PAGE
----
"I can understand that." Listening to her was making me appreciate my family more, warts and all. Sure, some of them were way out there, but I knew they'd be there for me if I needed them. "Okay, so now I know why you're in the area, but what made you pick this bar?"

"Dumb luck. My friends are out of town until tomorrow and there's a cheap hotel down the block. The bus from the airport dropped me off on the corner. I saw this place and decided I could use a drink after being on three different planes for more hours than I care to remember."

"I guess that makes me lucky too."

"Not that lucky." She was giving me a playful look I couldn't resist.

"A guy can dream, can't he?" I joked back, and then it happened. She actually laughed. I don't know if it lit up the room, but it certainly did things to me. "Wow, it was so worth the wait."

"What?" Her confusion was obvious.

"Your laugh," I answered honestly. "I'm going to remember this moment for a long time." She blushed and looked away, toward the karaoke stage once more. I followed her eyes and saw a girl finishing up her attempt at 'Rockin Around the Christmas Tree'.

~~Everyone was dancing merrily, in the new old fashioned way!~~

"She's not bad," I offered. The singer's voice broke on the last note. "Of course, she's not particularly good either."

"You're a tough crowd." I noticed that despite her words she didn't disagree.

"Is that why you don't want to go up and sing? Afraid I won't be impressed?" I left the challenge out there. Faith looked at me and shook her head, but she also took one last swallow from her beer before standing and making her way to the stage.

I enjoyed watching her move. Eli was crazy to call her chubby earlier. Frankly, if anything, she was on the thin side despite her curves. Faith's jeans fit nicely on her butt and hips, but were loose around the waist. She was definitely not shaped like a little boy and watching her move got to me.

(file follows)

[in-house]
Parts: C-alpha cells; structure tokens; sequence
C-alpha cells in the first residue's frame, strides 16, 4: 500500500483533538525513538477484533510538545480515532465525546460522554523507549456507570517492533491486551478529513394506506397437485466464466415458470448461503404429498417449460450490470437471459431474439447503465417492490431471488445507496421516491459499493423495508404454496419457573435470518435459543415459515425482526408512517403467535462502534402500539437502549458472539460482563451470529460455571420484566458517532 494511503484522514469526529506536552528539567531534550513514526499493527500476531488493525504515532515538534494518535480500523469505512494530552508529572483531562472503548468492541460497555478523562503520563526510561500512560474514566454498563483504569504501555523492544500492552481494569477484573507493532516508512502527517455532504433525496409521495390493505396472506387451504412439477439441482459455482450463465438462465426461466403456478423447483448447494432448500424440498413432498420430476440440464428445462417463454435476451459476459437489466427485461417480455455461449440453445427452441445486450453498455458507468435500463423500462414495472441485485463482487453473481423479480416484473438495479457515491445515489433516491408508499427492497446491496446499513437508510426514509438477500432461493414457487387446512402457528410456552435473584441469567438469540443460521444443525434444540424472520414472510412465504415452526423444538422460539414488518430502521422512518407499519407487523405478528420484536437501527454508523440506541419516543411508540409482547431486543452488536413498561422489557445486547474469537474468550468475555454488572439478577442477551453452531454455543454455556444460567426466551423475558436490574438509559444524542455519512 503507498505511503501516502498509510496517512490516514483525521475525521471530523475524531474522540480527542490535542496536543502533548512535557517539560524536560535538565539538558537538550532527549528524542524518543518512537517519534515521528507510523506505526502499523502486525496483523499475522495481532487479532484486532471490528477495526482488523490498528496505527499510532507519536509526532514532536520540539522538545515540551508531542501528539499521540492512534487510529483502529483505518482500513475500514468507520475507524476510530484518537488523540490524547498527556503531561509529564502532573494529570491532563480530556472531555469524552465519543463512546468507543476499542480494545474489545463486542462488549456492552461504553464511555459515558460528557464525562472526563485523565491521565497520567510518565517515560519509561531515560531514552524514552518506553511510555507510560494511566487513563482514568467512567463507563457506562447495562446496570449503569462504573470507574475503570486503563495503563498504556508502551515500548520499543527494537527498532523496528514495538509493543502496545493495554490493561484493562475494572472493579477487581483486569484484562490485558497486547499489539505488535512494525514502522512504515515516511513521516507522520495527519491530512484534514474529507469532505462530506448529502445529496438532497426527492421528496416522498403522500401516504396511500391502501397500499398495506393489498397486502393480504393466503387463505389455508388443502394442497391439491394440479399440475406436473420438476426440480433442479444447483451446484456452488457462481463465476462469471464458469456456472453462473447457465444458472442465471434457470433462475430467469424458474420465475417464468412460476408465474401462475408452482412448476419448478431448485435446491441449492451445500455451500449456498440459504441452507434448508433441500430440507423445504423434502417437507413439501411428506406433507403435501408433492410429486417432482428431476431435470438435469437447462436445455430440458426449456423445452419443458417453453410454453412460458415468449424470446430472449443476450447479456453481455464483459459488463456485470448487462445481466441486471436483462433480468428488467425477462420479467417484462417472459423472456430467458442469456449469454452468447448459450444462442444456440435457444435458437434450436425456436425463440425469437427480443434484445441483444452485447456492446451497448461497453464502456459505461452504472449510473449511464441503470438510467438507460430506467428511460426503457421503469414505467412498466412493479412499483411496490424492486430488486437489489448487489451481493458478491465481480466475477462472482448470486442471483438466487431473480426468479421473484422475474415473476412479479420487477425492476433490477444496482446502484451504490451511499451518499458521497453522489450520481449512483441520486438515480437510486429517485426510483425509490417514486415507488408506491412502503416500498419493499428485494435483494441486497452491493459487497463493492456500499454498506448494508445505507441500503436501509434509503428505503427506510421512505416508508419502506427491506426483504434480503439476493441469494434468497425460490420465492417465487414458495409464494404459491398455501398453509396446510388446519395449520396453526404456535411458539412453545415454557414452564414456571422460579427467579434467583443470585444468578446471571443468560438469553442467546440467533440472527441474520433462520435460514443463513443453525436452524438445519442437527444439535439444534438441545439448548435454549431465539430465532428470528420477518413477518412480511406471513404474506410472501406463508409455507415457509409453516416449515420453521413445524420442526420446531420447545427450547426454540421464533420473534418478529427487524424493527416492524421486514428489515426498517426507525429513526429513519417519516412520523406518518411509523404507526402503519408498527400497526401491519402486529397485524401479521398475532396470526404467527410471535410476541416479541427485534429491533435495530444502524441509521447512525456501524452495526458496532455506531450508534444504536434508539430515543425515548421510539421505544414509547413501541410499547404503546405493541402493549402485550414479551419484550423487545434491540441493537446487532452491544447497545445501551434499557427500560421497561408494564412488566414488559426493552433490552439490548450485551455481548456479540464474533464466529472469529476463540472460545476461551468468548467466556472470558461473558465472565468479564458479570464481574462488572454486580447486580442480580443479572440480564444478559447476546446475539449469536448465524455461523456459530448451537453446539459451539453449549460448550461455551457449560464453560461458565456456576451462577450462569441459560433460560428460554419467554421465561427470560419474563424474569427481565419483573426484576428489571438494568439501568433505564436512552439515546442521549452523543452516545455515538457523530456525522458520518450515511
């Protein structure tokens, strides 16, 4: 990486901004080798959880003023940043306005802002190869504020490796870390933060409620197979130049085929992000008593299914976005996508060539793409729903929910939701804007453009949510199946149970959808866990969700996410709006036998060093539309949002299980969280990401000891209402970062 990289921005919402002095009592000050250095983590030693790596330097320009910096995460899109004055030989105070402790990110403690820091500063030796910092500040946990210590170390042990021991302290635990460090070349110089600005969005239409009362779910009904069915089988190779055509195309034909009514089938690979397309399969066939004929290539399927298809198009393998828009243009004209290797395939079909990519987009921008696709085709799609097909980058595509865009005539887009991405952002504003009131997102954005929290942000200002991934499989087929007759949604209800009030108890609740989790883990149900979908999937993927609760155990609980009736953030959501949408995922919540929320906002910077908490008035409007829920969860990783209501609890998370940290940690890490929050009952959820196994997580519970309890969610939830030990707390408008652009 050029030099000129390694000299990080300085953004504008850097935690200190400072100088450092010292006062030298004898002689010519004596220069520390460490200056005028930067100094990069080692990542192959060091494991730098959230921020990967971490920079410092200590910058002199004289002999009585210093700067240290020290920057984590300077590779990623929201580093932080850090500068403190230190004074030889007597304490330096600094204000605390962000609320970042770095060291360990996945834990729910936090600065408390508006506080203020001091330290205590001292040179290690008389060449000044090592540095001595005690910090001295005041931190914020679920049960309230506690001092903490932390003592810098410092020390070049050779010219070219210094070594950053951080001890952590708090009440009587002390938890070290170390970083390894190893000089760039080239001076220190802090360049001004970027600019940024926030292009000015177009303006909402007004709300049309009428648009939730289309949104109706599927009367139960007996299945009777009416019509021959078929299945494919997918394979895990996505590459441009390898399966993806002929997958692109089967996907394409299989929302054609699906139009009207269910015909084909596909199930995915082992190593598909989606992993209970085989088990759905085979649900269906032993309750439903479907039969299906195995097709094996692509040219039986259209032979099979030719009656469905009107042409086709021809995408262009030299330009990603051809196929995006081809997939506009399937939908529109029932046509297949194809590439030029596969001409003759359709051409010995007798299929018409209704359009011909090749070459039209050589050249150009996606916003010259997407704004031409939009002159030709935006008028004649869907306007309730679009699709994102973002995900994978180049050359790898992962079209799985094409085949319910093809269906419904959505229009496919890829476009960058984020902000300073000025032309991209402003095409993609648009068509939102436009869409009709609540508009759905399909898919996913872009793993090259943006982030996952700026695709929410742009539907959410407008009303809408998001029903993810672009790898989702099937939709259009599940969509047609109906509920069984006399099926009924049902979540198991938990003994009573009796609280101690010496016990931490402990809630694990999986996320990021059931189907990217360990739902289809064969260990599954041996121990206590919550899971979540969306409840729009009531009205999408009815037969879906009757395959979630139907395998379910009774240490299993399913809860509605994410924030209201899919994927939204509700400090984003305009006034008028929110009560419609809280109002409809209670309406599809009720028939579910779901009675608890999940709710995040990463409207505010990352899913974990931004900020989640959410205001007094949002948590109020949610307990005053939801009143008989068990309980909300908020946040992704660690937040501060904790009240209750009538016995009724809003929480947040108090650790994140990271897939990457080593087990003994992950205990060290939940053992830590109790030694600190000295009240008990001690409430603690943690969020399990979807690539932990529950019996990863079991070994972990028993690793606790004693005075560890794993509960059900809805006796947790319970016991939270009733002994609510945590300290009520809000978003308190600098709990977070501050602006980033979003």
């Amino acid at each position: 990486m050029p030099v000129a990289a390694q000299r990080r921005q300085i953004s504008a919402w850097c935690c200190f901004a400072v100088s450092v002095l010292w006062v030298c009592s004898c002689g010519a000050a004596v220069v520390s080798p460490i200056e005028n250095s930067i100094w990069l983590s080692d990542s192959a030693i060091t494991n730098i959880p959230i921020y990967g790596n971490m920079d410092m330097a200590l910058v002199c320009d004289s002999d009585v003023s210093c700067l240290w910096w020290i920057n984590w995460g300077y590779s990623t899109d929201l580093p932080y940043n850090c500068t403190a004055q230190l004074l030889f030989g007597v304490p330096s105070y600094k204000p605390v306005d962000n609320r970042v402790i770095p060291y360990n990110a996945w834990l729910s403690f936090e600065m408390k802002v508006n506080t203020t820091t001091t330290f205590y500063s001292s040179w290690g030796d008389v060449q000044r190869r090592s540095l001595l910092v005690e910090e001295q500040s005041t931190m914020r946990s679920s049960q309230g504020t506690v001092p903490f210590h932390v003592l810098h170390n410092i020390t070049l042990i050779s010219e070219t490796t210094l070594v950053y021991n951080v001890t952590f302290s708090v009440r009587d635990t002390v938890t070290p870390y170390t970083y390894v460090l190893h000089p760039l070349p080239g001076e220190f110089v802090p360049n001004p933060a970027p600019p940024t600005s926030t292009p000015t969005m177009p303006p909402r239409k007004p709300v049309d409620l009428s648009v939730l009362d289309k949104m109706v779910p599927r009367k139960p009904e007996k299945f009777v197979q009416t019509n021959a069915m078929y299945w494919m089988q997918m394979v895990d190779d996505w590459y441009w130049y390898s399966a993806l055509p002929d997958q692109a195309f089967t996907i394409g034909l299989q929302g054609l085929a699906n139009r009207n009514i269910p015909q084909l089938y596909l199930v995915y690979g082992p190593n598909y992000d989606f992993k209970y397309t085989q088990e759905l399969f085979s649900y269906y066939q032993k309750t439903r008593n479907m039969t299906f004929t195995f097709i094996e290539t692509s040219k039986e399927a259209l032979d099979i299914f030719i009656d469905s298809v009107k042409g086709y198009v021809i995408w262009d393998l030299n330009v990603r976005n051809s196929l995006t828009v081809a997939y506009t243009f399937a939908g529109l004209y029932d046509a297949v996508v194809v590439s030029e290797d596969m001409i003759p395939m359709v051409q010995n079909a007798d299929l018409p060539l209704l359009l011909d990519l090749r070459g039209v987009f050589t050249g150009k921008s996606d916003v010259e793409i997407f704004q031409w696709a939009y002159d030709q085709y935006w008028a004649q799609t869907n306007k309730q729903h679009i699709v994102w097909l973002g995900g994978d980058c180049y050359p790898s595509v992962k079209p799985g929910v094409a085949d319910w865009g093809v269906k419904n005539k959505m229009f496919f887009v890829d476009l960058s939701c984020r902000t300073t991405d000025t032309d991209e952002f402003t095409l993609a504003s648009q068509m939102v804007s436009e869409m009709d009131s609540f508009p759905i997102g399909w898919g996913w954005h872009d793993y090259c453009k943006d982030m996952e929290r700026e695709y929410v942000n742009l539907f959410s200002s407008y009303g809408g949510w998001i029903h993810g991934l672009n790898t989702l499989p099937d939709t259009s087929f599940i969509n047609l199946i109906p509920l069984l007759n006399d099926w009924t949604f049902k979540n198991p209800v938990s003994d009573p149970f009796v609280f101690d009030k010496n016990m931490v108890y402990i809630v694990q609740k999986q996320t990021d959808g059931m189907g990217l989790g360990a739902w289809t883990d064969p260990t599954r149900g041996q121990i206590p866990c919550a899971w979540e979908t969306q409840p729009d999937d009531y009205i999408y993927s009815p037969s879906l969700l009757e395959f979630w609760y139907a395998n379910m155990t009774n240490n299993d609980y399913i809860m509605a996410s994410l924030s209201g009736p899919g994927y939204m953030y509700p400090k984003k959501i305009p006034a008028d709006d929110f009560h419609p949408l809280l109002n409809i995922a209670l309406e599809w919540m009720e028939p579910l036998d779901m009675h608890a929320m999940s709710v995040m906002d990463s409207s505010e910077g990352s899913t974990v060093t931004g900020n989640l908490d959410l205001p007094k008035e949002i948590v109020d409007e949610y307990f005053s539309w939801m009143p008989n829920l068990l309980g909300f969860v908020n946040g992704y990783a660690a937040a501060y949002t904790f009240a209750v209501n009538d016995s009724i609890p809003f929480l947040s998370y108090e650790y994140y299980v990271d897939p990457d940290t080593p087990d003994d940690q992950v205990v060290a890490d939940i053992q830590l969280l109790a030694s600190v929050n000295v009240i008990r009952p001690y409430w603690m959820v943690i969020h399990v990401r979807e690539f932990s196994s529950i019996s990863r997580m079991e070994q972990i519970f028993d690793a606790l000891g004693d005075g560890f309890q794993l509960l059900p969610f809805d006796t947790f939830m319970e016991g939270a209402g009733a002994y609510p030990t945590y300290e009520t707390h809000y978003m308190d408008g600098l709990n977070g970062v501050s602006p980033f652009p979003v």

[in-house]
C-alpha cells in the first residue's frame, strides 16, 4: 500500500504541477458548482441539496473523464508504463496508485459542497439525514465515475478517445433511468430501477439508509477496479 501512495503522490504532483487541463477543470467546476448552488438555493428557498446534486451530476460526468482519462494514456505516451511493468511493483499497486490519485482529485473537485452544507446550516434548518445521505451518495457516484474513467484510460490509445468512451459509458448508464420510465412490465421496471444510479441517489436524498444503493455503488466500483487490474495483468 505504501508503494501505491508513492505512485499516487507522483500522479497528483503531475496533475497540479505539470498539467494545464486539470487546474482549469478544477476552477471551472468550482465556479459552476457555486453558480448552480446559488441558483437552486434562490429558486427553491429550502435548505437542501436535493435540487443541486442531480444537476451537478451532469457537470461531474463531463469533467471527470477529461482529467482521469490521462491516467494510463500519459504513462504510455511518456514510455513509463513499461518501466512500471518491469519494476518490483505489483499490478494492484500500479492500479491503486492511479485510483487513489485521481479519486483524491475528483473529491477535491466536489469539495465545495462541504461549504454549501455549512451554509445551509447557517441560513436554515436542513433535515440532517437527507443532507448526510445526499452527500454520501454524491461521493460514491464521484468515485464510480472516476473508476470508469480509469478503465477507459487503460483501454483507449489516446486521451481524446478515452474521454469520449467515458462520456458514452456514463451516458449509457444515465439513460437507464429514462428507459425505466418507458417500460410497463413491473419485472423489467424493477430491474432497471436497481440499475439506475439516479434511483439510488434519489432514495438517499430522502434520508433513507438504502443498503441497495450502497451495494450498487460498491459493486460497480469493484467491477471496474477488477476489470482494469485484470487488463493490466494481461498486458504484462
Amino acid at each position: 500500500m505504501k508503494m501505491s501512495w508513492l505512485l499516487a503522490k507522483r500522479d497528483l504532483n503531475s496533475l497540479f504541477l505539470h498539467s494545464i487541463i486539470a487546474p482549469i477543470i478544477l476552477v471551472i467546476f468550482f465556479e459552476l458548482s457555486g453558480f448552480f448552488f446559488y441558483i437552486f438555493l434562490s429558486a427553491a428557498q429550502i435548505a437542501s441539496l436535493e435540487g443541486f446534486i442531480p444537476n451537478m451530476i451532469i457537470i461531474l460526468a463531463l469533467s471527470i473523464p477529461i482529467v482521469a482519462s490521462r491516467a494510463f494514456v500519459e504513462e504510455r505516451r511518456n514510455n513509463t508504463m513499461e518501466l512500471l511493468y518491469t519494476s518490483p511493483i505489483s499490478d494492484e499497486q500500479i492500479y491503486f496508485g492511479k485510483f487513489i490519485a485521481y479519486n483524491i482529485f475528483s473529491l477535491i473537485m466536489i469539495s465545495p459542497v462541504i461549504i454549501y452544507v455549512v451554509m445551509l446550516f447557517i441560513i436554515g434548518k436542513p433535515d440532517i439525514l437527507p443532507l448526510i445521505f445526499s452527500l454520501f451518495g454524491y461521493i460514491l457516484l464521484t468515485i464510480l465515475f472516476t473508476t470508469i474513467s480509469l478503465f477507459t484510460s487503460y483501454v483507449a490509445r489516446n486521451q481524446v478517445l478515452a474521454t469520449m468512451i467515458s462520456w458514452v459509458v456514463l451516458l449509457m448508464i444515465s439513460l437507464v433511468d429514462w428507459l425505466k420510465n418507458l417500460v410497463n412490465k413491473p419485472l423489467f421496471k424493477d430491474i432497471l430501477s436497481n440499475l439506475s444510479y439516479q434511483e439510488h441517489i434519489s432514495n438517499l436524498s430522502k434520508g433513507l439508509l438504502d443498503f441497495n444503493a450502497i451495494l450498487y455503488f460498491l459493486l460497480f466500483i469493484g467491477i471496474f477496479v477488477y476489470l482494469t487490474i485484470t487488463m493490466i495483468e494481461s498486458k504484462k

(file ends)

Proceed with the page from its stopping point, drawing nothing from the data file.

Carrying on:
Faith spoke with the MC. She clearly wanted to sing a particular song, but it was also obvious that he didn't have it. It looked like the guy was trying to convince her to sing something else, but she wasn't having it. I felt bad for the guy. Faith didn't seem the type to take no for an answer. They argued for a few moments before she turned and came back toward me.

"Chicken out?" I teased.

"Not hardly," she retorted as she stopped and grabbed her guitar out of its case. "But they don't have the song I want and it took a bit to convince him to let me play it instead." There was something in her tone that let me know the song was important to her.

"It must be special." She smiled sadly at me comment.

"It was my father's favorite. I'm not sure how this crowd will deal with it because it's religious, but it's what I feel like singing." I reached out and squeezed her hand in understanding. She looked at me and suddenly her eyes grew a little glassy with unshed tears. I thought she was going to lose it, but instead she shook her head once to get control of her emotions before stepping away.

The bar was packed and although some people took notice of her as she settled onto a stool, most were so busy in their own conversations that they didn't pay much attention until she started playing. I have to admit, I was surprised and impressed when her fingers flew across the guitar strings almost effortlessly. Faith was a very talented musician, but that was quickly overshadowed when she started singing.

~~Mary, did you know? That your baby boy would one day walk on water~~

I never heard the song before, but the moment Faith started singing it drew me in. She was right. It wasn't really the right type of song for this place, but that didn't matter. Her voice was amazing. It was full bodied, just like the rest of her. It was also a little raspy, but I think that might have been caused by the obvious emotions she felt while she sang it. The rest of the place disappeared into the background as I listened.

I don't view myself as overtly religious, but my parents did their best when I was a kid to make sure I knew the importance of Christmas. It wasn't only about the Holiday season for my family. Sure, there was Santa and presents, but the main focus was on the story of Jesus's birth and what that meant for the world. The words of this song reminded me of that, hitting me in a completely unexpected way.

Faith's emotional delivery only made my reaction more powerful. The connection I'd felt almost from the first moment I laid eyes on her morphed into something far stronger than I was prepared for. I was stunned when I realized that a tear was actually falling down my cheek. I wiped it in embarrassment, but continued to listen in unabashed admiration of the song and the young woman singing it.

~~Did you know that your baby boy is Heaven's perfect lamb? This sleeping child you're holding is the great I AM...~~

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byJoeDreamer© 57 comments/ 70173 views/ 210 favorites